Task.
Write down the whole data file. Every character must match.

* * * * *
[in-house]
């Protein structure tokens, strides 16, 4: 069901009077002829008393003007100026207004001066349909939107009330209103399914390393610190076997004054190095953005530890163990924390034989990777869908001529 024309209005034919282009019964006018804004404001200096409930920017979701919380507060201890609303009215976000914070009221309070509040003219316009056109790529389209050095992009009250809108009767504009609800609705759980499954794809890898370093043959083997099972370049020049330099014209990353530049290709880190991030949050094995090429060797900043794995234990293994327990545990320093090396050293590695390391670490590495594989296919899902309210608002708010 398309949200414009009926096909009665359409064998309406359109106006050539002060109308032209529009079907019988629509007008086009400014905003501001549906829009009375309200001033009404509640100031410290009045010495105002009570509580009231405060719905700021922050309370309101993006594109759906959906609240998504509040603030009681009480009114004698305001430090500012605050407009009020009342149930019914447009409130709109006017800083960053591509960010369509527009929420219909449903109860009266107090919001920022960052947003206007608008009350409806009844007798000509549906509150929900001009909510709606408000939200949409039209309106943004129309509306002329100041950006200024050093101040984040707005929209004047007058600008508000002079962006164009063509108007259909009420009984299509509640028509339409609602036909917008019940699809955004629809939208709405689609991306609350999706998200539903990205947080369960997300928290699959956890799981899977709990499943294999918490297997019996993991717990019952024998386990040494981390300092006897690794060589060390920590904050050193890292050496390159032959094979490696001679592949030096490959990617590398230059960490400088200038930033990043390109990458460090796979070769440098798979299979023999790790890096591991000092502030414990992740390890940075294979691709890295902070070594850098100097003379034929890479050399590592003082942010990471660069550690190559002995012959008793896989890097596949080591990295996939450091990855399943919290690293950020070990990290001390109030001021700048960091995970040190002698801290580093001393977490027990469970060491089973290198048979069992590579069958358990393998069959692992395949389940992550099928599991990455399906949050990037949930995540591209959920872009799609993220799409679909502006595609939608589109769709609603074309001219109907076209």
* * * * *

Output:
[in-house]
């Protein structure tokens, strides 16, 4: 069901009077002829008393003007100026207004001066349909939107009330209103399914390393610190076997004054190095953005530890163990924390034989990777869908001529 024309209005034919282009019964006018804004404001200096409930920017979701919380507060201890609303009215976000914070009221309070509040003219316009056109790529389209050095992009009250809108009767504009609800609705759980499954794809890898370093043959083997099972370049020049330099014209990353530049290709880190991030949050094995090429060797900043794995234990293994327990545990320093090396050293590695390391670490590495594989296919899902309210608002708010 398309949200414009009926096909009665359409064998309406359109106006050539002060109308032209529009079907019988629509007008086009400014905003501001549906829009009375309200001033009404509640100031410290009045010495105002009570509580009231405060719905700021922050309370309101993006594109759906959906609240998504509040603030009681009480009114004698305001430090500012605050407009009020009342149930019914447009409130709109006017800083960053591509960010369509527009929420219909449903109860009266107090919001920022960052947003206007608008009350409806009844007798000509549906509150929900001009909510709606408000939200949409039209309106943004129309509306002329100041950006200024050093101040984040707005929209004047007058600008508000002079962006164009063509108007259909009420009984299509509640028509339409609602036909917008019940699809955004629809939208709405689609991306609350999706998200539903990205947080369960997300928290699959956890799981899977709990499943294999918490297997019996993991717990019952024998386990040494981390300092006897690794060589060390920590904050050193890292050496390159032959094979490696001679592949030096490959990617590398230059960490400088200038930033990043390109990458460090796979070769440098798979299979023999790790890096591991000092502030414990992740390890940075294979691709890295902070070594850098100097003379034929890479050399590592003082942010990471660069550690190559002995012959008793896989890097596949080591990295996939450091990855399943919290690293950020070990990290001390109030001021700048960091995970040190002698801290580093001393977490027990469970060491089973290198048979069992590579069958358990393998069959692992395949389940992550099928599991990455399906949050990037949930995540591209959920872009799609993220799409679909502006595609939608589109769709609603074309001219109907076209």